Courtesy of Starbucks

The Hacienda Alsacia Visitor Center offers visitors a rare look into Starbucks research, development, and coffee farming.

Charlie Heller
March 07, 2018

With what sometimes feels like a Starbucks on every corner, it's natural to wonder: where does Starbucks coffee actually come from? The answer, at latest in part, is the Starbucks Coffee Farm known, as Hacienda Alsacia, in Costa Rica, where, for five years, the company has had its agronomists (agricultural scientists dealing with crop production and soil management) working on research and development not just for Starbucks, but coffee growers around the world.

And as of today, March 7, it's opening the Hacienda Alsacia Visitor Center, where for the first time, members of the public can experience it all firsthand.

Courtesy of Starbucks

The 240-hectare coffee farm that makes up Hacienda Alsacia serves as both an R&D facility and a working farm. Headed by Starbucks' director of Global Agronomy Carlos Mario Rodriguez, it's the first of nine "Farmer Support Centers" the company has opened in coffee producing countries around the world, which offers free access to the latest research, including disease-resistant trees and advanced soil management techniques as part of its "open source agronomy" initiative.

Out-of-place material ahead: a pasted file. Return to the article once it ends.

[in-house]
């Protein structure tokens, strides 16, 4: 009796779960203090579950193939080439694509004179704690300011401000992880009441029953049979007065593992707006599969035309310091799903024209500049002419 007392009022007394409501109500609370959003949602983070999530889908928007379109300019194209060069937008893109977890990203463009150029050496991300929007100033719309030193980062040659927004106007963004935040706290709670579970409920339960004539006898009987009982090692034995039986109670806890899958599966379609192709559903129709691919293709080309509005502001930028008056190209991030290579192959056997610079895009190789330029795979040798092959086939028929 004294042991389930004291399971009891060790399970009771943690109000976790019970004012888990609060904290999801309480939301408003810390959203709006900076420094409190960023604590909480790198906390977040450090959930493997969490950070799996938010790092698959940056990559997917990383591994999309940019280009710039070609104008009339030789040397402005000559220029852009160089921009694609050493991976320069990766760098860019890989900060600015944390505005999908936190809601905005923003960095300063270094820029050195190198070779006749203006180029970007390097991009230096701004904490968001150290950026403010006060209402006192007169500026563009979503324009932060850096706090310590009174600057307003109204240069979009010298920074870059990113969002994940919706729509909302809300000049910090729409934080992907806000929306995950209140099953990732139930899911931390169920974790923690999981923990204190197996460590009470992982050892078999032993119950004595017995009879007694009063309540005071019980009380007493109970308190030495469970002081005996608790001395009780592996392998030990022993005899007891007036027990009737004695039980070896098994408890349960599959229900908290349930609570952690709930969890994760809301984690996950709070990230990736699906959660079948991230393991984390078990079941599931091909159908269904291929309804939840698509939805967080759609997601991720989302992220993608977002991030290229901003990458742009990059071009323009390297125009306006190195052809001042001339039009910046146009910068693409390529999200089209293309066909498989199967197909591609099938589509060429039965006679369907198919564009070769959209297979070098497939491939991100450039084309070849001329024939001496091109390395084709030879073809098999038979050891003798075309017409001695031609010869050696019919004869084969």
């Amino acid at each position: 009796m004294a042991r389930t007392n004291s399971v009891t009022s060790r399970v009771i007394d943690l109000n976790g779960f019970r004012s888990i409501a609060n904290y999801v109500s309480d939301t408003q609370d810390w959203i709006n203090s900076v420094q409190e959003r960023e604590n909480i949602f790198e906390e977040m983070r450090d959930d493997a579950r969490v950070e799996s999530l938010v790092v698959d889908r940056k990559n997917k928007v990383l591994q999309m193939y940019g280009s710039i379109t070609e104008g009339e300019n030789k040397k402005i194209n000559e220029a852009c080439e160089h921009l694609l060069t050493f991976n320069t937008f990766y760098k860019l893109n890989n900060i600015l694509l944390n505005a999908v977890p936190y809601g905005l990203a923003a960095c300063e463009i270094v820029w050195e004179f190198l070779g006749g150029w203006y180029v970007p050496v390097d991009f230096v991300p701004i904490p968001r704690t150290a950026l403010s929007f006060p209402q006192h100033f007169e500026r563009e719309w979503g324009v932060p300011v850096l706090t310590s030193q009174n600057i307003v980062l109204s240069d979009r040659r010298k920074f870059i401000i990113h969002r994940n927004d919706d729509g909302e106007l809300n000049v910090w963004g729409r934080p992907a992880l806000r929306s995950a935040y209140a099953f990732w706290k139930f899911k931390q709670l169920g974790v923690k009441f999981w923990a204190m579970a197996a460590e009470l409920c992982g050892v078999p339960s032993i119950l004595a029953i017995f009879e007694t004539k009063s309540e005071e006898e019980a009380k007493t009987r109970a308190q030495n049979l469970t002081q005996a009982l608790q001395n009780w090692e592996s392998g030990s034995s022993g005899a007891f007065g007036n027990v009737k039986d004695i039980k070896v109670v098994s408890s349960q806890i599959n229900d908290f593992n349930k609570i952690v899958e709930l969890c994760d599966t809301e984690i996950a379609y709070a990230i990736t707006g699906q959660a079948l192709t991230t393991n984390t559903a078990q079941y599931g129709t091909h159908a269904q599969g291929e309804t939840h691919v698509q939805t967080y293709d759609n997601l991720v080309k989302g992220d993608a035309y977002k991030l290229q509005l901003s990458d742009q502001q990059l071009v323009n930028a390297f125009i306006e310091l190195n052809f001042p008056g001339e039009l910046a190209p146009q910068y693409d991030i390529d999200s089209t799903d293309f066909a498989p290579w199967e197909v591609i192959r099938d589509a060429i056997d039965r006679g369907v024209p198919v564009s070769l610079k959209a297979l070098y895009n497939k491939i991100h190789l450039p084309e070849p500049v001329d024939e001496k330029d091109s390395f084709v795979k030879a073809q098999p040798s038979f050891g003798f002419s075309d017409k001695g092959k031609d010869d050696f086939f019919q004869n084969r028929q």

Courtesy of Starbucks

As visitors head to the Hacienda Alsacia Visitor Center, which is in San Luis, Sabanilla, Alajuel, about 45 minutes away from Costa Rican capital San José (and off the slopes of the Poas volcano), they'll enjoy a 90-minute guided tour, a complimentary bandana, and, of course, the reason it's all here, coffee tastings—all for a $25 ticket (with parking included).

Courtesy of Starbucks

A key accomplishment of Rodriguez' team is work on hybrid trees that are resistant to the fungus known as coffee rust, and these trees and their attendant research are all on display in the "innovation greenhouse" you'll see on the tour.

Courtesy of Starbucks

As for the tour itself, its structured to take visitors along a narrative journey of coffee, from the nursery, to the coffee fields, wet mill, drying patio and a coffee bodega, wrapping with at a café that boasts a view overlooking the farm, and a cup of Hacienda Alsacia coffee that's freshly roasted and brewed (plus locally-prepared breakfast and lunch food).

Clearly, anyone who considers themselves the ultimate Starbucks fan now has a big incentive to book a trip to Costa Rica.